Smart Approaches to Marijuana (SAM) compiled publicly available federal and state-level data, reports, investigatory findings, peer-reviewed studies, and government health surveys to assemble this report. We have attempted to be as transparent as possible in our evaluation so as to allow readers to trace our steps and further their own research.
The SAM report thereafter mines an extraordinary amount of data seeking to detail myriad harms from modern marijuana reforms. However, as I have noticed in this past, some of SAM's numbers look a bit hinky. For example, a graphic on page 10 claims that annual marijuana taxes comprised only 0.09% of Colorado's state budget. But this Urban Institute report indicates that Colorado is raising 1.7% of its revenue through marijuana taxes for the same year in the SAM report. (And this report from my own Drug Enforcement and Policy Center had a previous year's tax data from Colorado sources reporting marijuana taxes amounting to 2.08% of total tax revenue.) Similarly, but less serious, on page 6, a graphic claims certain data shows a 1,375% increase, when the data actually show only an increase 1/3 that large.
Though one-sided in the mining of data, this SAM report serves as an impressive collection and presentation of information painting marijuana reform in a poor light. And the report concludes with this recommendation:
Policy makers and the public need real-time data on both the consequences of legalization and related monetary costs. Meanwhile, we should pause future legalization efforts and implement public health measures such as potency caps in places that have legalized. In addition, the industry’s influence on policy should be significantly curtailed. SAM recommends research efforts and data collection focus on the following categories:
1. Emergency room and hospital admissions related to marijuana.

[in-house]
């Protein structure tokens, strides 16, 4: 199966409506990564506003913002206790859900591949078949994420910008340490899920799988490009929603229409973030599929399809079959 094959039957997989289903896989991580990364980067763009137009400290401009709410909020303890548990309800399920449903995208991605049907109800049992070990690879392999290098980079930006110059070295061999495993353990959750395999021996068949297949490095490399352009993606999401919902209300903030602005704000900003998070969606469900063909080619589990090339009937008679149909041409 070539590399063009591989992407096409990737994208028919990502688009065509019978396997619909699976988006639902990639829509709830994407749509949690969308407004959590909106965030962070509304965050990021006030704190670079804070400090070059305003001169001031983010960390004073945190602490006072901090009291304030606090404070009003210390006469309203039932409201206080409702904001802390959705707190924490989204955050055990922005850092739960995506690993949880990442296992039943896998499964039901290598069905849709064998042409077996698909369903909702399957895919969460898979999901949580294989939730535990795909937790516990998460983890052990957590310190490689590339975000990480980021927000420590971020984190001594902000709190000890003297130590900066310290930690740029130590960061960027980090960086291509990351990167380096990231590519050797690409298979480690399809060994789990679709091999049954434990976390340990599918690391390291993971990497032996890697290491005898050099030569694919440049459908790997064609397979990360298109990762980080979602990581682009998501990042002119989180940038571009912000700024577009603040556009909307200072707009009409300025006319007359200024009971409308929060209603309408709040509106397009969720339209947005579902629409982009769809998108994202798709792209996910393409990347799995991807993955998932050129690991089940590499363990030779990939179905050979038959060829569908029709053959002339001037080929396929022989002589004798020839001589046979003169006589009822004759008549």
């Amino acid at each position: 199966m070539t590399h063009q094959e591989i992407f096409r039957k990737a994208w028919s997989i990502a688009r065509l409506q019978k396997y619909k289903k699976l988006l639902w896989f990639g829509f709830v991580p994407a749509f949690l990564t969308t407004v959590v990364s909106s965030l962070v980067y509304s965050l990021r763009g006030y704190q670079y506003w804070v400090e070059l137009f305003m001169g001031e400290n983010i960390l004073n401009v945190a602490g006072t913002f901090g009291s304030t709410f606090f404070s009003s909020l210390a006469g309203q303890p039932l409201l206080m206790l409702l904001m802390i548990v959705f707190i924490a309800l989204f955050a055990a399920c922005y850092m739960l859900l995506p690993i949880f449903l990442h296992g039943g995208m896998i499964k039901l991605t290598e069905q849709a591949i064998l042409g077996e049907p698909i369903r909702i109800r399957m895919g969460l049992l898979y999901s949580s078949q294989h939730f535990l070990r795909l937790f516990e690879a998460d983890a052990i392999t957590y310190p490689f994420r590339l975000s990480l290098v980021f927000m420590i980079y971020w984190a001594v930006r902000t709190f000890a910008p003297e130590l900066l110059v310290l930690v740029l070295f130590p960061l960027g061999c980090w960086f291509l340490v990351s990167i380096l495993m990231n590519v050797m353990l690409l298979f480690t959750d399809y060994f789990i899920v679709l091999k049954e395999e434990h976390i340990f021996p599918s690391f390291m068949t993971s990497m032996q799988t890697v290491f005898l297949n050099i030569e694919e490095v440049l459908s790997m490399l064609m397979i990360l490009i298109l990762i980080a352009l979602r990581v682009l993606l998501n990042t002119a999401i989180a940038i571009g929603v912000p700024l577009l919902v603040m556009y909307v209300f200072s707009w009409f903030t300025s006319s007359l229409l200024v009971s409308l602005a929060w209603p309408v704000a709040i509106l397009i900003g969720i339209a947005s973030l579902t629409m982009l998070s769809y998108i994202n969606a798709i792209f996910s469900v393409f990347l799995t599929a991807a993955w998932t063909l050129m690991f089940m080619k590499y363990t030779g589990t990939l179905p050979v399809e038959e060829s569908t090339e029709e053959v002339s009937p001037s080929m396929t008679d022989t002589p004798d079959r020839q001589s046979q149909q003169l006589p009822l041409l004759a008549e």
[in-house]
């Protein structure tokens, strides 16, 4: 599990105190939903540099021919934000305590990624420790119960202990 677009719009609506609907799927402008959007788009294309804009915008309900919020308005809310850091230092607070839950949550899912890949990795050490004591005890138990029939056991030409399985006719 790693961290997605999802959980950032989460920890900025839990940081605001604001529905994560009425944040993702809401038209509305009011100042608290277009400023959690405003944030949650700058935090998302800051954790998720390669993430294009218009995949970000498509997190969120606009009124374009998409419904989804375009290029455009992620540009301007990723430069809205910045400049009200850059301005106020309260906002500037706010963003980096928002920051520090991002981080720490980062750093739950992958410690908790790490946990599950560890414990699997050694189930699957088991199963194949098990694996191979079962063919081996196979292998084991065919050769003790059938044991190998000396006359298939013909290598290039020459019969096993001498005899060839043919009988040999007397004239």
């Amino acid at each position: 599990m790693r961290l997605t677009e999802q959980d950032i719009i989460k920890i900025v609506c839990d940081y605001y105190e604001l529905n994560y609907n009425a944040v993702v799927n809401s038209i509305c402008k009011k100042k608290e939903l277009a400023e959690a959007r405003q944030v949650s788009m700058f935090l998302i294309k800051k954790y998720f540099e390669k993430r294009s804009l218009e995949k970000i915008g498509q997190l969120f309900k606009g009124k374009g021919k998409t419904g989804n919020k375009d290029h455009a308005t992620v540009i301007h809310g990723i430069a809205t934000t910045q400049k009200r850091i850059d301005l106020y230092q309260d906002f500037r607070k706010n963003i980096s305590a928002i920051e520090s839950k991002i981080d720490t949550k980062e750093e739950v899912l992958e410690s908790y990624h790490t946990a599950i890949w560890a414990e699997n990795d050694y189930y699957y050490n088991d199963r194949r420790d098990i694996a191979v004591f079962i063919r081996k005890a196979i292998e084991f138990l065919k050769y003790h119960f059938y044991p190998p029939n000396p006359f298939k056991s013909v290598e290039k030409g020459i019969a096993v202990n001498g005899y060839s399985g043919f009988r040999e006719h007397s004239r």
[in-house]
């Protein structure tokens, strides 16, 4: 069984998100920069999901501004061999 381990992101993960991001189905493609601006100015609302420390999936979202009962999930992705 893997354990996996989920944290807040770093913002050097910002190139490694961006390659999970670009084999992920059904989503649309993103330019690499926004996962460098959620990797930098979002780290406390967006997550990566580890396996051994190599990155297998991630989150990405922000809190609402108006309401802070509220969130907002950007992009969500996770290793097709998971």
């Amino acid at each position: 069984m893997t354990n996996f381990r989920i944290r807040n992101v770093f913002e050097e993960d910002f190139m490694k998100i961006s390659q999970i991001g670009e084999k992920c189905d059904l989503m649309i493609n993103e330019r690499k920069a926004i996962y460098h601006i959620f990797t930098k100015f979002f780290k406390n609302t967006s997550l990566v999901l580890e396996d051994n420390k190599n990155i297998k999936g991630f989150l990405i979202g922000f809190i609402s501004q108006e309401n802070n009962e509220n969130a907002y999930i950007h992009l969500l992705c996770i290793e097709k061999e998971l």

2. Marijuana potency and price trends in the “legal” and illegal markets.
3. School incidents related to marijuana, including studies involving representative datasets.
4. Extent of marijuana advertising toward youth and its impact.
5. Marijuana-related car crashes, including THC levels even when testing positive for alcohol.
6. Mental health effects of marijuana.
7. Admissions to treatment and counseling intervention programs.
8. Cost of implementing legalization from law enforcement to regulators.
9. Cost of mental health and addiction treatment related to increased marijuana use.
10. Cost of needing, but not receiving, treatment.
11. Effect on the market for alcohol and other drugs.
12. Cost to workplace and employers, including impact on employee productivity.
13. Effect on minority communities, including arrests, placement of marijuana establishments, and quality of life indicators.
14. Effect on the environment, including water and power usage.
April 22, 2023 in Recreational Marijuana Commentary and Debate, Recreational Marijuana Data and Research | Permalink | Comments (0)
Monday, April 17, 2023
Student presentation exploring the history and regulation of edibles
The third student presentation scheduled for my class this week covers yet another important marijuana topic with lots of history, public health issues, and policy concerns all wrapped into package with seemingly significant market appeal. And this description and list of readings from my student is sure to whet appetites for coverage of this signifcant topic:
Edibles, food or drink containing cannabis, have exploded in popularity over the past few decades. Despite their recent boom, they are not a new developement. Edibles have a long and interesting history, with evidence that cannabis has been used in food products for thousands of years. In the modern context, their use is quite common, making edibles the third-largest sector of the cannabis market (after the flower itself and concentrates/cartridges).